The packet that arrived from the Hallmark Channel with the screener for "Hachi: A Dog's Tale" was topped by a faux hand-written note insisting, in an almost threatening manner: "This time you will cry for real." It also included this odd statement: " Richard Gere has no explanation as to why the critically acclaimed film did not get a U.S. theatrical window."
True, the film has made more than $40 million worldwide, but after watching it, the explanation seems abundantly clear. "Hachi: A Dog's Tale" is based on the true story of an Akita so devoted to his master that he waited for him each day at a Tokyo train station. After the man, a Japanese college professor, died in 1925, the dog continued his daily vigil for nine years until his death. A series of newspaper stories turned Hachiko into a national symbol for loyalty; a bronze statue of him was erected in the place where he had so patiently waited.
But the things that make a great newspaper story are not necessarily the same things that make a great film, no matter how hard everyone tries. And everyone tries hard in "Hachi."
Director Lasse Hallström ("The Cider House Rules," "My Life as a Dog") and writer Stephen P. Lindsey are to be admired for their firm anti-"Marley & Me" stance. Their tale is simple, told through a child describing his grandfather's dog as his "hero." Coming home one night by train, college music professor Parker Wilson (Gere) finds an Akita puppy who has busted out of his unlabeled crate. The train station manager (played, for no apparent reason, by Jason Alexander) wants nothing to do with the dog, and so Parker takes him home to his inexplicably irritated wife, Cate ( Joan Allen).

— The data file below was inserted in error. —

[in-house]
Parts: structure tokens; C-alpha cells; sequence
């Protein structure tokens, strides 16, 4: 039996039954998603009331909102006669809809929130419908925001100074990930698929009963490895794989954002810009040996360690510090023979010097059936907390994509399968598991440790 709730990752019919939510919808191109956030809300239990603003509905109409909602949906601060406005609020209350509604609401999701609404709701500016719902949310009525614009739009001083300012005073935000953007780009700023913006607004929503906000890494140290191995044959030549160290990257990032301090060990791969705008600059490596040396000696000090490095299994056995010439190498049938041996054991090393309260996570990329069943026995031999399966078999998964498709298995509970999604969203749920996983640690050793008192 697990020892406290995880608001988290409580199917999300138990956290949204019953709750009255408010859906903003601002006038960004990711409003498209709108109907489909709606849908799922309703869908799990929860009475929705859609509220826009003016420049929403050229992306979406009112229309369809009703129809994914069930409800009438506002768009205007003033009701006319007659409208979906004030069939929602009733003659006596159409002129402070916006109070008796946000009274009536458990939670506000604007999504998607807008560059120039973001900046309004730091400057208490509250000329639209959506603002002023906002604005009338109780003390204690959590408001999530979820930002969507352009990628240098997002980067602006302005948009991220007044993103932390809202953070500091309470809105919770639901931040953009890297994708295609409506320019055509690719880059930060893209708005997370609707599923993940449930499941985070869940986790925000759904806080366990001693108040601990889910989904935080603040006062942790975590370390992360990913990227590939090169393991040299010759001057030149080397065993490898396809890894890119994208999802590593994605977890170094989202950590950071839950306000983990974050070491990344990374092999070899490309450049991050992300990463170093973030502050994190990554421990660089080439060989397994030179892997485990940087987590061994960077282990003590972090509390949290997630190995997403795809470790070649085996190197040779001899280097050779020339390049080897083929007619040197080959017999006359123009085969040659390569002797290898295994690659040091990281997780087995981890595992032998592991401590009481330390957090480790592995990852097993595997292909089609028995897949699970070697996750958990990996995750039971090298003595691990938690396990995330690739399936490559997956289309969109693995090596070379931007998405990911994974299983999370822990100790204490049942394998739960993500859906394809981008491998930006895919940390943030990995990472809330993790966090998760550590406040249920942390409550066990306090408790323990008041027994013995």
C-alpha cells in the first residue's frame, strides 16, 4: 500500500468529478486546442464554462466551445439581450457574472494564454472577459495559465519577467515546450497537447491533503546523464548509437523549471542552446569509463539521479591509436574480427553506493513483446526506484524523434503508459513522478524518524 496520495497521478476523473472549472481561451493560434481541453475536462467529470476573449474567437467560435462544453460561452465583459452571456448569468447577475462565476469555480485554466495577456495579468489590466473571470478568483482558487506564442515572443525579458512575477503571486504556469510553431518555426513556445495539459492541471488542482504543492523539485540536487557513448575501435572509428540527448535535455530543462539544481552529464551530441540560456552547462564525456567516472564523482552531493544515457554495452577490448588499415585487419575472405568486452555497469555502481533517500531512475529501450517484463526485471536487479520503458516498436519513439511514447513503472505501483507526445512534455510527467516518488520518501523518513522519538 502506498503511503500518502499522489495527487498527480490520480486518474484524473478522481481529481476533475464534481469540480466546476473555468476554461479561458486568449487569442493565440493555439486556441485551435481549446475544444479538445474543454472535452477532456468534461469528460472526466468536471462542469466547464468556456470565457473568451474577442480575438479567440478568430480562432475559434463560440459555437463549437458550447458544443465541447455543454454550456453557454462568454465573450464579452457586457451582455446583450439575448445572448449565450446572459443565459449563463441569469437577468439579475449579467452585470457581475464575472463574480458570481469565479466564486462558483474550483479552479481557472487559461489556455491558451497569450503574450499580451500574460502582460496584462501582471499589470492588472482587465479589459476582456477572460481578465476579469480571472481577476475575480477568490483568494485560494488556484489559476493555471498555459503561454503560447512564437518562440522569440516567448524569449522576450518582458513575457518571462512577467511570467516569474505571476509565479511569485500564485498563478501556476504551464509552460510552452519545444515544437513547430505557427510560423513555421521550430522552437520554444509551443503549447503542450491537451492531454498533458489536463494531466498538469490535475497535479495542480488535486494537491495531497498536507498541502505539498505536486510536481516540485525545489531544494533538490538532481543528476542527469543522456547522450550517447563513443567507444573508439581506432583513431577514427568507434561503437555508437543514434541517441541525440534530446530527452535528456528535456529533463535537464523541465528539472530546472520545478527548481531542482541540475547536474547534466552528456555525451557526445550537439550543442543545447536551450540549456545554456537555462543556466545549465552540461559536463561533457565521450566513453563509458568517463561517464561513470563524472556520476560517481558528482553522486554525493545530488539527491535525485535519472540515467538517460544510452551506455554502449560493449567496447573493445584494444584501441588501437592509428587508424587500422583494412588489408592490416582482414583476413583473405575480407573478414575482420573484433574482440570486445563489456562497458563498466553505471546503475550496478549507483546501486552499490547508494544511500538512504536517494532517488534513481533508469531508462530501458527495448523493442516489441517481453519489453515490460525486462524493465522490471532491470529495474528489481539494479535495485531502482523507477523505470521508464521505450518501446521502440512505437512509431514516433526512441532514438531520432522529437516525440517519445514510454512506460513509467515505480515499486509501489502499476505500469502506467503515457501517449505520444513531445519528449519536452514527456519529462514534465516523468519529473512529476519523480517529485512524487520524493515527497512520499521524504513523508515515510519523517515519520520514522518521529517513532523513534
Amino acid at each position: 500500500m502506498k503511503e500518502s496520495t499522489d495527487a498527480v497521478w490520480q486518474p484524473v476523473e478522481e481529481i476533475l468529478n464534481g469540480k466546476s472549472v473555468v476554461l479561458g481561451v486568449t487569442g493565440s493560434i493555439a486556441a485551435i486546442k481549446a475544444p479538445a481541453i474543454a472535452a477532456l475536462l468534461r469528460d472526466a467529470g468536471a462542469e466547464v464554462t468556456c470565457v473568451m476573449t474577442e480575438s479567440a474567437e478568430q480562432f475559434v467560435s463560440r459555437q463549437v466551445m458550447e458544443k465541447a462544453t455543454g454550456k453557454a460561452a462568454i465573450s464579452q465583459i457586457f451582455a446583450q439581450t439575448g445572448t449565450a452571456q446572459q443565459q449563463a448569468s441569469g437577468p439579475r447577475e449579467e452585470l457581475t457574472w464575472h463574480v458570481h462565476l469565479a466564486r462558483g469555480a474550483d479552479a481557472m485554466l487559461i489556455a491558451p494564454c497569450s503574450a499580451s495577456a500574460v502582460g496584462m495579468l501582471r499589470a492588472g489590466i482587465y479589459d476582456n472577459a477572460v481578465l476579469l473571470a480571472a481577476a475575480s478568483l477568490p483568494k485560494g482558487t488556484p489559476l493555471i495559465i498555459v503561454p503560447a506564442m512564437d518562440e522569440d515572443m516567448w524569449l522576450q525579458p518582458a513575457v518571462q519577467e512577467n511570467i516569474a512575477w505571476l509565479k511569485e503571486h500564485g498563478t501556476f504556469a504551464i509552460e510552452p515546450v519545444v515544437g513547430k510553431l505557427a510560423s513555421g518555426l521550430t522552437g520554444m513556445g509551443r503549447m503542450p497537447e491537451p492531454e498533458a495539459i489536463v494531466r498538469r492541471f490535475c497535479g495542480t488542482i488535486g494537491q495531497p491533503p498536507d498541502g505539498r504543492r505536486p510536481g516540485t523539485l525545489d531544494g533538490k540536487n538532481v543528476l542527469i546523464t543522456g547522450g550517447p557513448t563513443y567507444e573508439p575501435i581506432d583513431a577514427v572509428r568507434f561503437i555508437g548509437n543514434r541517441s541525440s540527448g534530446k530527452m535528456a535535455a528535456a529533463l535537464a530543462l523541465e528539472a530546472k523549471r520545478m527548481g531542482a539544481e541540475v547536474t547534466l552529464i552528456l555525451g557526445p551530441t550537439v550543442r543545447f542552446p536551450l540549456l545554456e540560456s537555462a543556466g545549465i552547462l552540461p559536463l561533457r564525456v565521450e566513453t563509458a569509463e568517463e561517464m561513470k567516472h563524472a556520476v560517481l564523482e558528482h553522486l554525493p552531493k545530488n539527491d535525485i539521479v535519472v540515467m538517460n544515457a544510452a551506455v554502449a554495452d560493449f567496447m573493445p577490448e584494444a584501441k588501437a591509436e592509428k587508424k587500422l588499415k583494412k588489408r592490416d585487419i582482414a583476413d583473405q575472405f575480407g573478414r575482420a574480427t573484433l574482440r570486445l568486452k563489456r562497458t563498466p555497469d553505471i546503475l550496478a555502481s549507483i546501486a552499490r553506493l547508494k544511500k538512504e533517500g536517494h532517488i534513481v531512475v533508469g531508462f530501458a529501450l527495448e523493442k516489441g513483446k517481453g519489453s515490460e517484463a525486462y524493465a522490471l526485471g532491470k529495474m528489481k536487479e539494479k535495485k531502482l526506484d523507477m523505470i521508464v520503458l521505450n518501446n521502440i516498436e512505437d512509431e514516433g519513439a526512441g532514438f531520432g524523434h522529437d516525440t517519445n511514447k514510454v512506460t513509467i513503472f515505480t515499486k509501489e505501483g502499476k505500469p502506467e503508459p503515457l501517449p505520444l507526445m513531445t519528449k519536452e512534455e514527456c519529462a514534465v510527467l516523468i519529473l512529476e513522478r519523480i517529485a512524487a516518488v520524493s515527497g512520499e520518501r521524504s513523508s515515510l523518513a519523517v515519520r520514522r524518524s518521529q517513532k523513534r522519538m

Exuding his not inconsiderable charm, Gere makes Parker boyish enough to put a dirty ball in his mouth in an attempt to teach Hachi to fetch. Cate inevitably melts, allowing her husband to keep the dog, which, Parker discovers through his wise Japanese professor buddy, Ken ( Cary-Hiroyuki Tagawa), is a rare breed, known for its singular ability to read and bond with people.
Hachi quickly grows in size and devotion, accompanying Parker to the train station every morning and greeting him with heart-warming joy each evening. At times, Hallström gives us a black-and-white glimpse of a dog's-eye view, which, if nothing else, breaks the monotony of the Parkers' seemingly idyllic academic-in-white-farmhouse existence. It rains, it snows, Hachi jumps for joy when Parker shows up.
Then Parker dies unexpectedly, and Hachi begins his famous vigil. The community realizes what is happening and commuters begin leaving money and food; soon there is a newspaper article about the dog who waits.
The dogs who play Hachi are lovely to look at, expressive in a cool, almost intellectual way that more promiscuously affectionate breeds, like golden retrievers, are not. But watching a dog wait day after day has its cinematic limitations, which are quickly reached. Even more disturbing is the nature of the film's theme, especially couched as a boy's definition of heroism: Hachi's world ends with the death of his master. He cannot move on, emotionally or literally, cannot transfer his affections even to Cate, which makes his tale, at least in Western terms, much more tragic than inspiring.
But you will cry, for real. Guaranteed.